Flexible Server Allocation and Customer Routing Policies for

Two Parallel Queues when Service Rates are not Additive

Mark E. Lewis
Cornell University
School of Operations Research and Information Engineering
226 Rhodes Hall
Ithaca, New York 14853


Hyun-soo Ahn

Operations and Management Science, Ross School of Business

University of Michigan

701 Tappan Street

Ann Arbor, Michigan 48109-1234


We consider the question of how routing and allocation can be coordinated to meet the

challenge of demand variability in a parallel queueing system serving two types of customers.

A decision-maker decides whether to keep customers at the station at which they arrived or to

reroute them to the other station. At the same time, the decision-maker has two servers and

must decide where to allocate their effort. We analyze this joint decision-making scenario, but

add two important twists. First, we allow the combined service rate (when the servers work

at the same station) to be super-additive or sub-additive. This captures positive or negative

externalities that arise during collaboration. Second, routing costs are allowed to be strictly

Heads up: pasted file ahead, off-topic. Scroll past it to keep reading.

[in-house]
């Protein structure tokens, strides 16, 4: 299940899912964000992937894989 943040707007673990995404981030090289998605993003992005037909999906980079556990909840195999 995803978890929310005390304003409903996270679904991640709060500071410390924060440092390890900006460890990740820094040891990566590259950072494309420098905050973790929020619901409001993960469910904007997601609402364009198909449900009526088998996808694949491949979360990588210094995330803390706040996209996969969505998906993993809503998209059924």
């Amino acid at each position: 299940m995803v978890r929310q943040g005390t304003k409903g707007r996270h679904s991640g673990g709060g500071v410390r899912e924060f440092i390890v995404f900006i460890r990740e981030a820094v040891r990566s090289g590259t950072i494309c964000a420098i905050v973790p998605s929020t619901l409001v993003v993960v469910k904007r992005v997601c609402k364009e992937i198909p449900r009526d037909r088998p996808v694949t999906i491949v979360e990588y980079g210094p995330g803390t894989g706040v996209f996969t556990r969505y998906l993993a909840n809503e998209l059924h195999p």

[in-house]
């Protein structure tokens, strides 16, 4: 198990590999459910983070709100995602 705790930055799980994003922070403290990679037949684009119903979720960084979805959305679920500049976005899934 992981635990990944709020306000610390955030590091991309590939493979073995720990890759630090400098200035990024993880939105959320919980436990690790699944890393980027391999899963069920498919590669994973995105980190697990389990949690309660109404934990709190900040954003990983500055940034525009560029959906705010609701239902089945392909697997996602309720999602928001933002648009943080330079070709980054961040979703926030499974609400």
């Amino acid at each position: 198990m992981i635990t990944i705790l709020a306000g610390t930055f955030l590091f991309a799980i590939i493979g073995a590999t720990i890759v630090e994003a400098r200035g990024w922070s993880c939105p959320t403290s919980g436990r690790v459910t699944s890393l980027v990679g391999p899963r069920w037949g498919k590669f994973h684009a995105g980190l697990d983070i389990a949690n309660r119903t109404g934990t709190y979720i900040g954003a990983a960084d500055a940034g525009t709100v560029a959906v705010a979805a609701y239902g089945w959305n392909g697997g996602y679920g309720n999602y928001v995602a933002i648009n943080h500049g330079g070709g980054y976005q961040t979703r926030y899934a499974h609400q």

positive. We seek an optimal control policy under the discounted or long-run average cost



Our results show that in the super-additive case jobs should never be routed away from

the lower cost queue. When jobs are rerouted from the higher cost queue to the low cost

queue the optimal control is monotone in the respective queue lengths. Moreover, we show

that the optimal allocation is a non-idling priority rule based on the holding costs. In the

sub-additive case we find that the optimal policy need not exhibit such a simple structure.

In fact, the optimal allocation need not prioritize one station (it may split the servers), and

the optimal routing need not be monotone in the number of customers in each queue. We

characterize the optimal policy for a few canonical cases, and discuss why intuitive policies

need not be optimal in the general case. An extensive numerical study examines the benefit

of dynamically controlling both routing and resource allocation; we discuss when using one of

the two levers dynamic routing and dynamic allocation is sufficient and when using both

controls is warranted.